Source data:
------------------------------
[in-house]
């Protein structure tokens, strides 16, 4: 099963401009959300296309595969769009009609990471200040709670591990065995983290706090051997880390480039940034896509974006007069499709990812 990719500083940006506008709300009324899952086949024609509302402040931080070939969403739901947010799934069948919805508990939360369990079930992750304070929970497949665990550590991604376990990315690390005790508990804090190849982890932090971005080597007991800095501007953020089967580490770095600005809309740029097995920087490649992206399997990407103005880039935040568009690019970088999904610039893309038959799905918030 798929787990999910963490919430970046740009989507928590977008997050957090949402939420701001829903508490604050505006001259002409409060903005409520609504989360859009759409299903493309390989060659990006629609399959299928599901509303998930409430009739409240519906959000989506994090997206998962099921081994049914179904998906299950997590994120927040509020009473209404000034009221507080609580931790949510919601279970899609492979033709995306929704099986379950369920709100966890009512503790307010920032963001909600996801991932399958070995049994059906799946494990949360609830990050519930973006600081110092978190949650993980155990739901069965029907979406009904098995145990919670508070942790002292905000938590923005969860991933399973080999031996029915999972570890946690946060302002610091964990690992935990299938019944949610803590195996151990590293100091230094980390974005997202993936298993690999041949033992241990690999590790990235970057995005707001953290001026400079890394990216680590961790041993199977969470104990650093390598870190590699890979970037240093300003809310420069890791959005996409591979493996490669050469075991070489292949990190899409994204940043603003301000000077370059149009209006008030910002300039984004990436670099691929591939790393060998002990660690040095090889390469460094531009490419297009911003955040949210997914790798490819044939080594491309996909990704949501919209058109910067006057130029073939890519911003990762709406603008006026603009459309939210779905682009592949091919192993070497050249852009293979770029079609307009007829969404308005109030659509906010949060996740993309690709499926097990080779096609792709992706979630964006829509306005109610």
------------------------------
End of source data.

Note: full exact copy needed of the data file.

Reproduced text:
[in-house]
């Protein structure tokens, strides 16, 4: 099963401009959300296309595969769009009609990471200040709670591990065995983290706090051997880390480039940034896509974006007069499709990812 990719500083940006506008709300009324899952086949024609509302402040931080070939969403739901947010799934069948919805508990939360369990079930992750304070929970497949665990550590991604376990990315690390005790508990804090190849982890932090971005080597007991800095501007953020089967580490770095600005809309740029097995920087490649992206399997990407103005880039935040568009690019970088999904610039893309038959799905918030 798929787990999910963490919430970046740009989507928590977008997050957090949402939420701001829903508490604050505006001259002409409060903005409520609504989360859009759409299903493309390989060659990006629609399959299928599901509303998930409430009739409240519906959000989506994090997206998962099921081994049914179904998906299950997590994120927040509020009473209404000034009221507080609580931790949510919601279970899609492979033709995306929704099986379950369920709100966890009512503790307010920032963001909600996801991932399958070995049994059906799946494990949360609830990050519930973006600081110092978190949650993980155990739901069965029907979406009904098995145990919670508070942790002292905000938590923005969860991933399973080999031996029915999972570890946690946060302002610091964990690992935990299938019944949610803590195996151990590293100091230094980390974005997202993936298993690999041949033992241990690999590790990235970057995005707001953290001026400079890394990216680590961790041993199977969470104990650093390598870190590699890979970037240093300003809310420069890791959005996409591979493996490669050469075991070489292949990190899409994204940043603003301000000077370059149009209006008030910002300039984004990436670099691929591939790393060998002990660690040095090889390469460094531009490419297009911003955040949210997914790798490819044939080594491309996909990704949501919209058109910067006057130029073939890519911003990762709406603008006026603009459309939210779905682009592949091919192993070497050249852009293979770029079609307009007829969404308005109030659509906010949060996740993309690709499926097990080779096609792709992706979630964006829509306005109610």